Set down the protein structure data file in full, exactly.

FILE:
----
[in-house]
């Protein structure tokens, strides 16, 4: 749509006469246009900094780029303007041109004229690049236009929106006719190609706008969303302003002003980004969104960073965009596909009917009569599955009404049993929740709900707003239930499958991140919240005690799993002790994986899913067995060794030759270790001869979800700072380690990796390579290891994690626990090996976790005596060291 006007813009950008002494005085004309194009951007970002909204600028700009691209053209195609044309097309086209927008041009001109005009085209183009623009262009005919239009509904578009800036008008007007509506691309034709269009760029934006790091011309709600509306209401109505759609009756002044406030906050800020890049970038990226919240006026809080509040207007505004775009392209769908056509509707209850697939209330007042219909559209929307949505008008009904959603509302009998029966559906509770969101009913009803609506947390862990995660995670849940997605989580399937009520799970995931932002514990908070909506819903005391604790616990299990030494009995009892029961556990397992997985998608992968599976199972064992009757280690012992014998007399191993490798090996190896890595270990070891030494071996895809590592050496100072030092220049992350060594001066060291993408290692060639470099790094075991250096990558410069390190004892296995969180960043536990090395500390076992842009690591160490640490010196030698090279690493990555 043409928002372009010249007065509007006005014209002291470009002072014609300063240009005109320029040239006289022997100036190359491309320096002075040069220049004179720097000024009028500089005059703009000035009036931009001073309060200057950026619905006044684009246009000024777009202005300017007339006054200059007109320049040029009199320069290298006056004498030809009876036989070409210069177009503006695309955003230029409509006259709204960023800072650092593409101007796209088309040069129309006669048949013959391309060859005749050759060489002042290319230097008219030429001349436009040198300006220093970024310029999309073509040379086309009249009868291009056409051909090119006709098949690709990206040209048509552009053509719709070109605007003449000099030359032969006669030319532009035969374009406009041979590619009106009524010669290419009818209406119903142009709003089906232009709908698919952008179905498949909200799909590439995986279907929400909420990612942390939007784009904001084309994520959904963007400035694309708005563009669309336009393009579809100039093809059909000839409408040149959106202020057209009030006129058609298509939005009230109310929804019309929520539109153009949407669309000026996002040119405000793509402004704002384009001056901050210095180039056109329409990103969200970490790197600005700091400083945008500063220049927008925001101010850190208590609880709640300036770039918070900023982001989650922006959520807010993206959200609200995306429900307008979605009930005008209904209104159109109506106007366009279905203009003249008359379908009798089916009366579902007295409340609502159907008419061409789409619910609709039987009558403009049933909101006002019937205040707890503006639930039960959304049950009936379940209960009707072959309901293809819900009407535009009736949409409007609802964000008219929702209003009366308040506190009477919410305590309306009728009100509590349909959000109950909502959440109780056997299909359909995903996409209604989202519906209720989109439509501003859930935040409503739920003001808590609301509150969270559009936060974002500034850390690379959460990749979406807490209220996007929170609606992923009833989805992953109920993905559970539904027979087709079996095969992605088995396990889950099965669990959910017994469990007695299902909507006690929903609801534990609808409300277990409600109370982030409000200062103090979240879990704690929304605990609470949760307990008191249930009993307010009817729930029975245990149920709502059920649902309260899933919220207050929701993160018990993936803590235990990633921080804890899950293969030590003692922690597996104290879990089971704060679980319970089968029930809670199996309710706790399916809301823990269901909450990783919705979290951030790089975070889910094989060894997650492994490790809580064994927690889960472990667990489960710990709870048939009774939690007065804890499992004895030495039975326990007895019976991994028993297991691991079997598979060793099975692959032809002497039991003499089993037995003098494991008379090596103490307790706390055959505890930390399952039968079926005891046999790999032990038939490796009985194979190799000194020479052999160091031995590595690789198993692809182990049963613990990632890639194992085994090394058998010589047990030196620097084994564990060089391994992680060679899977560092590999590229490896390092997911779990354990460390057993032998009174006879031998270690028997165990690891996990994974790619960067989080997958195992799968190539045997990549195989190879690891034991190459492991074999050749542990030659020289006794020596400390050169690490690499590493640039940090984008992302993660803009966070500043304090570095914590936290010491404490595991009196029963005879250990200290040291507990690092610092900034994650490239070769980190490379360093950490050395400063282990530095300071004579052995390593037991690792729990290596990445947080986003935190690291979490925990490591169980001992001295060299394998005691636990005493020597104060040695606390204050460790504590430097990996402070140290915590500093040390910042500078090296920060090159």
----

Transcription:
[in-house]
């Protein structure tokens, strides 16, 4: 749509006469246009900094780029303007041109004229690049236009929106006719190609706008969303302003002003980004969104960073965009596909009917009569599955009404049993929740709900707003239930499958991140919240005690799993002790994986899913067995060794030759270790001869979800700072380690990796390579290891994690626990090996976790005596060291 006007813009950008002494005085004309194009951007970002909204600028700009691209053209195609044309097309086209927008041009001109005009085209183009623009262009005919239009509904578009800036008008007007509506691309034709269009760029934006790091011309709600509306209401109505759609009756002044406030906050800020890049970038990226919240006026809080509040207007505004775009392209769908056509509707209850697939209330007042219909559209929307949505008008009904959603509302009998029966559906509770969101009913009803609506947390862990995660995670849940997605989580399937009520799970995931932002514990908070909506819903005391604790616990299990030494009995009892029961556990397992997985998608992968599976199972064992009757280690012992014998007399191993490798090996190896890595270990070891030494071996895809590592050496100072030092220049992350060594001066060291993408290692060639470099790094075991250096990558410069390190004892296995969180960043536990090395500390076992842009690591160490640490010196030698090279690493990555 043409928002372009010249007065509007006005014209002291470009002072014609300063240009005109320029040239006289022997100036190359491309320096002075040069220049004179720097000024009028500089005059703009000035009036931009001073309060200057950026619905006044684009246009000024777009202005300017007339006054200059007109320049040029009199320069290298006056004498030809009876036989070409210069177009503006695309955003230029409509006259709204960023800072650092593409101007796209088309040069129309006669048949013959391309060859005749050759060489002042290319230097008219030429001349436009040198300006220093970024310029999309073509040379086309009249009868291009056409051909090119006709098949690709990206040209048509552009053509719709070109605007003449000099030359032969006669030319532009035969374009406009041979590619009106009524010669290419009818209406119903142009709003089906232009709908698919952008179905498949909200799909590439995986279907929400909420990612942390939007784009904001084309994520959904963007400035694309708005563009669309336009393009579809100039093809059909000839409408040149959106202020057209009030006129058609298509939005009230109310929804019309929520539109153009949407669309000026996002040119405000793509402004704002384009001056901050210095180039056109329409990103969200970490790197600005700091400083945008500063220049927008925001101010850190208590609880709640300036770039918070900023982001989650922006959520807010993206959200609200995306429900307008979605009930005008209904209104159109109506106007366009279905203009003249008359379908009798089916009366579902007295409340609502159907008419061409789409619910609709039987009558403009049933909101006002019937205040707890503006639930039960959304049950009936379940209960009707072959309901293809819900009407535009009736949409409007609802964000008219929702209003009366308040506190009477919410305590309306009728009100509590349909959000109950909502959440109780056997299909359909995903996409209604989202519906209720989109439509501003859930935040409503739920003001808590609301509150969270559009936060974002500034850390690379959460990749979406807490209220996007929170609606992923009833989805992953109920993905559970539904027979087709079996095969992605088995396990889950099965669990959910017994469990007695299902909507006690929903609801534990609808409300277990409600109370982030409000200062103090979240879990704690929304605990609470949760307990008191249930009993307010009817729930029975245990149920709502059920649902309260899933919220207050929701993160018990993936803590235990990633921080804890899950293969030590003692922690597996104290879990089971704060679980319970089968029930809670199996309710706790399916809301823990269901909450990783919705979290951030790089975070889910094989060894997650492994490790809580064994927690889960472990667990489960710990709870048939009774939690007065804890499992004895030495039975326990007895019976991994028993297991691991079997598979060793099975692959032809002497039991003499089993037995003098494991008379090596103490307790706390055959505890930390399952039968079926005891046999790999032990038939490796009985194979190799000194020479052999160091031995590595690789198993692809182990049963613990990632890639194992085994090394058998010589047990030196620097084994564990060089391994992680060679899977560092590999590229490896390092997911779990354990460390057993032998009174006879031998270690028997165990690891996990994974790619960067989080997958195992799968190539045997990549195989190879690891034991190459492991074999050749542990030659020289006794020596400390050169690490690499590493640039940090984008992302993660803009966070500043304090570095914590936290010491404490595991009196029963005879250990200290040291507990690092610092900034994650490239070769980190490379360093950490050395400063282990530095300071004579052995390593037991690792729990290596990445947080986003935190690291979490925990490591169980001992001295060299394998005691636990005493020597104060040695606390204050460790504590430097990996402070140290915590500093040390910042500078090296920060090159």